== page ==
A little bit of historic educational prejudice ...

In the long gone past, when I worked in further education - we would occasionally employ students who had promise and were very capable as visiting lecturers. At most, some would get three hours a week - sometimes it was based on supply/demand where we had to solve an immediate skills gap in our teaching provision - often it would be because they had shown promise and an opportunity would arise.

One student (like many) - was a whizz with computer hardware and decent with networking skills, so was perfect for a basic computer maintenance session. Except - my boss did not want to employ them. The prejudice was simple - we gave them a couple hours a week additional support because of their dyslexia.

Paraphrasing my line managers words from memory - "how can we employ someone getting additional support as a tutor?". My reaction was a mixture of incredulous and ape shit - my response was simply, what is the point of additional support if you are saying that we cannot employ this soul.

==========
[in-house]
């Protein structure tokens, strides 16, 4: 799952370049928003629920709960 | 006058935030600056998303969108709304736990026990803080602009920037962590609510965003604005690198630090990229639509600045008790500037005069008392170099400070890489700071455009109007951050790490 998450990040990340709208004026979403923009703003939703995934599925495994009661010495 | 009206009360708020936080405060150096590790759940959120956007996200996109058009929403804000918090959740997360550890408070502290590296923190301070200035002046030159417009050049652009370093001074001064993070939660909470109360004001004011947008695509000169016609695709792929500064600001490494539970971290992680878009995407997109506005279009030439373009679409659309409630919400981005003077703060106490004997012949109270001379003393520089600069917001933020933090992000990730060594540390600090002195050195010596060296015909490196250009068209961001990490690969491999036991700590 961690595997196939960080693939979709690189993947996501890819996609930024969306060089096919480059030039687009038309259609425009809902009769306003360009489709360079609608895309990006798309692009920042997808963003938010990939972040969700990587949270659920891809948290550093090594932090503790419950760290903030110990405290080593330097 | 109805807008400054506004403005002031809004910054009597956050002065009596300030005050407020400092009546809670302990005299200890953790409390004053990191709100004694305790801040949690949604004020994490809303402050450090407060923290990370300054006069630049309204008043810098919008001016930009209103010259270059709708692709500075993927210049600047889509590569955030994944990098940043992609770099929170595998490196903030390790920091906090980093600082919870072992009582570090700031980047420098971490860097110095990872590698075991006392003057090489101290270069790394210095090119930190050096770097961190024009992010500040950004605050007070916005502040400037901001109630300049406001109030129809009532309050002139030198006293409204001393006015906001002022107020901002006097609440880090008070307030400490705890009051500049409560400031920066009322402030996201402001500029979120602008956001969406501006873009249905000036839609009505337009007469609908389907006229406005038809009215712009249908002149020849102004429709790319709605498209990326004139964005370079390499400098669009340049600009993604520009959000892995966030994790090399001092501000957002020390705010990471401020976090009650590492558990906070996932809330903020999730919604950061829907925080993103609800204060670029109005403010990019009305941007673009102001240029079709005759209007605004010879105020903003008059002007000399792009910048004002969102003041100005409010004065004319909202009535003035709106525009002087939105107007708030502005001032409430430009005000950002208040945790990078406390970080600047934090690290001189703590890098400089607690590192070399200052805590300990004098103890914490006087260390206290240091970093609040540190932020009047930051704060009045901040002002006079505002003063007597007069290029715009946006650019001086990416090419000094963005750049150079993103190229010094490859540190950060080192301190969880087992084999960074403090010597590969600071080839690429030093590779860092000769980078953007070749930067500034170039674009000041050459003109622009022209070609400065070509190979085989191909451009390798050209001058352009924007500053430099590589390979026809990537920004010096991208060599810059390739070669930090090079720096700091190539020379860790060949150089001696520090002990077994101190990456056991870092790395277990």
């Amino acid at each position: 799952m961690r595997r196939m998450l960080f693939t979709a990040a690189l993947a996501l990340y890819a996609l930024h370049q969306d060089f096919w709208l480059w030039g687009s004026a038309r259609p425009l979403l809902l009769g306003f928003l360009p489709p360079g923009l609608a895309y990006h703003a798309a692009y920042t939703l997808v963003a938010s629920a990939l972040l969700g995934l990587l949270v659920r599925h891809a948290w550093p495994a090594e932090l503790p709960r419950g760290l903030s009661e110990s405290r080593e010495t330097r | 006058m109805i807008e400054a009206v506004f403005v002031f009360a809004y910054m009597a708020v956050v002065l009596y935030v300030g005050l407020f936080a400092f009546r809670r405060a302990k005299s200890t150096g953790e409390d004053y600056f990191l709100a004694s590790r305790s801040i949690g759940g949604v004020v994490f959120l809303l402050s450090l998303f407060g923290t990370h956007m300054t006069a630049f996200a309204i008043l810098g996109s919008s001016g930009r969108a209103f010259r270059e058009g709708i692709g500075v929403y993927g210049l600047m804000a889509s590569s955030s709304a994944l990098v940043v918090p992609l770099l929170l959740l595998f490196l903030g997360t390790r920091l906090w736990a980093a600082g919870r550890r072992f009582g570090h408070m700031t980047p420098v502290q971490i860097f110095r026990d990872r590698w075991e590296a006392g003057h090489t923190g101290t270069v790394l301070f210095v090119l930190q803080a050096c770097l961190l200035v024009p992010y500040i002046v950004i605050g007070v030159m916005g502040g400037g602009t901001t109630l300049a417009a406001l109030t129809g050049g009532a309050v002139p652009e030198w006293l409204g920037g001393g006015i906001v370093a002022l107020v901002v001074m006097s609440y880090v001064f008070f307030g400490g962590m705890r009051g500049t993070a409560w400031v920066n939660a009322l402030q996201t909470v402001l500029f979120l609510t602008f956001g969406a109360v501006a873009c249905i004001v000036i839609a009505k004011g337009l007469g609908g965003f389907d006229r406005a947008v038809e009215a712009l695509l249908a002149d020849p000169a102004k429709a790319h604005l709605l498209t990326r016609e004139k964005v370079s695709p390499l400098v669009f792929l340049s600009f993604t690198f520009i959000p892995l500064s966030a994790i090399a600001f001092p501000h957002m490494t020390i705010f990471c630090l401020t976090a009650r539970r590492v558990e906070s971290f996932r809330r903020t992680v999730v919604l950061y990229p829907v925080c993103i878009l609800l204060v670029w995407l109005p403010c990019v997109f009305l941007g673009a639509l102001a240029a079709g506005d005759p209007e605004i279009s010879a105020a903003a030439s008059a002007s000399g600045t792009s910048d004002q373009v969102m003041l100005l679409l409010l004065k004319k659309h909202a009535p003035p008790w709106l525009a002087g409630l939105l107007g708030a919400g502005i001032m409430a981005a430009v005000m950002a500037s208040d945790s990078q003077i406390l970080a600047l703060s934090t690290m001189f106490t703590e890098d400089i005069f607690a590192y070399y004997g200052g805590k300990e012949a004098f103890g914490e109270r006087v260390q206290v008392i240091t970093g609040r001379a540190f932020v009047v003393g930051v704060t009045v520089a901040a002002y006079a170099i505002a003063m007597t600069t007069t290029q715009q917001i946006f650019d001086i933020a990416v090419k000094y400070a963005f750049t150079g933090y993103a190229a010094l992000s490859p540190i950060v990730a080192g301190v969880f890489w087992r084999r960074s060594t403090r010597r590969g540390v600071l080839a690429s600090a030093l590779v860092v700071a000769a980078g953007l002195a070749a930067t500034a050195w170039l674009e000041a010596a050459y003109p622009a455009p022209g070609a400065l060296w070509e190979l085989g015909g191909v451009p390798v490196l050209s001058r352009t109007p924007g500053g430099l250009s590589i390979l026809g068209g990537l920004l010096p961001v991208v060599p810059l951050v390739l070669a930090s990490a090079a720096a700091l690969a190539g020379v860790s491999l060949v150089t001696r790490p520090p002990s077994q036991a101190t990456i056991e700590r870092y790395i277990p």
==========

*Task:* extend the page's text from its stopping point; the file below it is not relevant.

As boss at the time had sign off - I had no power to solve this problem, however it occurred at a time when I decided that enough was enough and was already seeking pastures new.

My view is simple, additional support is there to enable anyone to reach the common goal of the primary qualification they are taking. Once they reach it, if they reach it, then they are equally employable - if they are the right person for the job. This is not the case for everyone with additional support, however, additional support must not be the barrier or the reason for dismissing them out of hand.


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